From its past life as a colonial Spanish outpost to its position today as a thriving cosmopolitan capital, the rich history of Buenos Aires is written all over its buildings.
Trace the city’s journey through time, starting at early Spanish-style structures such as the Cabildo, through to the Neoclassical grandeur of 19th century masterpieces like Casa Rosada. Walk along the city’s wide avenues – at their prettiest during spring, when the jacaranda flowers bloom – and fall under the spell of the Belle Epoque magnificence that dominated buildings in Buenos Aires in the early 1900s. Then, get to the heart of the modern day metropolis through the contemporary architecture and designs of burgeoning districts like the docks. For the ultimate guided tour of this eclectic city, all you need to do is look up.
Rising from the Plaza de Mayo like a perfectly iced wedding cake, the Cabildo is one of the most historic and important buildings in Buenos Aires. It was built in the early 17th century and used as a hub for the administrative council during the colonial period, and a governing base for the Viceroyalty of the Rio de la Plata. However, the Cabildo was then subject to almost two hundred years of expansion and rebuilding, with some of the its most distinguishing features – such as its 10-meter tower, red roof tiles and Spanish style arches – being demolished. Thankfully, by the 1940s, architect Mario Buschiazzo set about restoring the building to its former glory, and repairing its lost colonial features. Today, it’s the National Museum of the Cabildo, which chronicles the long history of the site as well as the May Revolution. Visitors should be sure to step out onto the Cabildo’s patio, which still includes an ornamental water well from 1835.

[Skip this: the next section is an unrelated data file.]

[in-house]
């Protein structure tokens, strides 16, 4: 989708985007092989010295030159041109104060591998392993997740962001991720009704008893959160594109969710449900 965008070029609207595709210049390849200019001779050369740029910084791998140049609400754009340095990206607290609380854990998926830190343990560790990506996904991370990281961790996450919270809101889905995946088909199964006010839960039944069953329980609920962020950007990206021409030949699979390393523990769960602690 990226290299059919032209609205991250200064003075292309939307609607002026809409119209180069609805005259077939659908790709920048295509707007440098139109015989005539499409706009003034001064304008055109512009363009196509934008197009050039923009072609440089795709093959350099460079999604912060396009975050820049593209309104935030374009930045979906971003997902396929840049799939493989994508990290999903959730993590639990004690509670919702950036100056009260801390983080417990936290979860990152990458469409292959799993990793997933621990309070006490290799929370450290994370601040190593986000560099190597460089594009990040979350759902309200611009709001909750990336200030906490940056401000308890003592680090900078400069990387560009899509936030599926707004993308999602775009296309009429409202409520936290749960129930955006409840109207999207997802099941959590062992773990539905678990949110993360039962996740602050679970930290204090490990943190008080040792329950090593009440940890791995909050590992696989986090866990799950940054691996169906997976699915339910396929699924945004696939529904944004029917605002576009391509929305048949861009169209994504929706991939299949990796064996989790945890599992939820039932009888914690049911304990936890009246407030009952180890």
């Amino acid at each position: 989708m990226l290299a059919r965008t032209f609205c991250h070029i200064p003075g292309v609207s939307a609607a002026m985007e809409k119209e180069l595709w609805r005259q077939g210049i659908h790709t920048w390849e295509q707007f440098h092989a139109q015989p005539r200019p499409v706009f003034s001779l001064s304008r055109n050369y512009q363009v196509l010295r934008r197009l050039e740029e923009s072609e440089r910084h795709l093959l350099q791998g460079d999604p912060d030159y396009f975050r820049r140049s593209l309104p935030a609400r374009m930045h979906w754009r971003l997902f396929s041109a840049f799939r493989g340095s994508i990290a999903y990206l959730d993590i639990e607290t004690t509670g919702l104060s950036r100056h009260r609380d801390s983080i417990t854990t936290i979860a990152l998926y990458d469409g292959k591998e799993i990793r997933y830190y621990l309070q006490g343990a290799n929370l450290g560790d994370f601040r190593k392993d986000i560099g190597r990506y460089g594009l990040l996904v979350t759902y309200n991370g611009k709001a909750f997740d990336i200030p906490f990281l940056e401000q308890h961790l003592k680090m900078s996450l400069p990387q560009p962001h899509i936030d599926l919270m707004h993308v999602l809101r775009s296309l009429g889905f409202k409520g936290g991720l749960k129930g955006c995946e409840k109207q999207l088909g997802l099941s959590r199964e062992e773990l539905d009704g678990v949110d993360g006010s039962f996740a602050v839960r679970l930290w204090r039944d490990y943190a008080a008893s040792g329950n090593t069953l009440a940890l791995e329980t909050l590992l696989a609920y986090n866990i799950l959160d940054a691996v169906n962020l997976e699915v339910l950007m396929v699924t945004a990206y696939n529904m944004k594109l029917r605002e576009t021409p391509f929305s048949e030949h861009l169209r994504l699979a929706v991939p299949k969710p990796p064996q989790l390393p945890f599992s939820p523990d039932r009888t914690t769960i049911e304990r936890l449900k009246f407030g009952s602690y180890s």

Just across the Plaza de Mayo from the Cabildo, you’ll find the distinctive Casa Rosada. It’s from a balcony here that, famously, Eva Perón addressed a sea of devoted supporters, and today it houses the President’s offices. Originally designed as a colonial Spanish fort, the building only acquired its eye-catching color when it became the government headquarters for President Domingo Faustino Sarmiento in the 19th century. The story goes that Sarmiento chose the pink shade in the hope of making peace by mixing the colors of the opposing political parties (white for the Unitarians and red for the Federalists). Visit the Casa Rosada Museum, behind the main building, for an insight into Argentina’s turbulent political past.
This striking tower (originally named Torre de los Ingleses) was constructed as a gift from the British community in Buenos Aires to mark the centennial of the 1810 May Revolution. The Palladian design incorporates British materials, such as bricks from Gloucestershire and white Portland stone, and is decorated with symbolic British emblems such as the English rose, Scottish thistle, Welsh dragon and Irish shamrock. The onset of the Falklands War in the 1980s resulted in vandalism of the tower and a dynamite explosion at its base. However, after careful restoration in the 1990s, the tower has returned to its former glory. Visit to admire the elaborate inscriptions and hand-carved decorations on this historic landmark.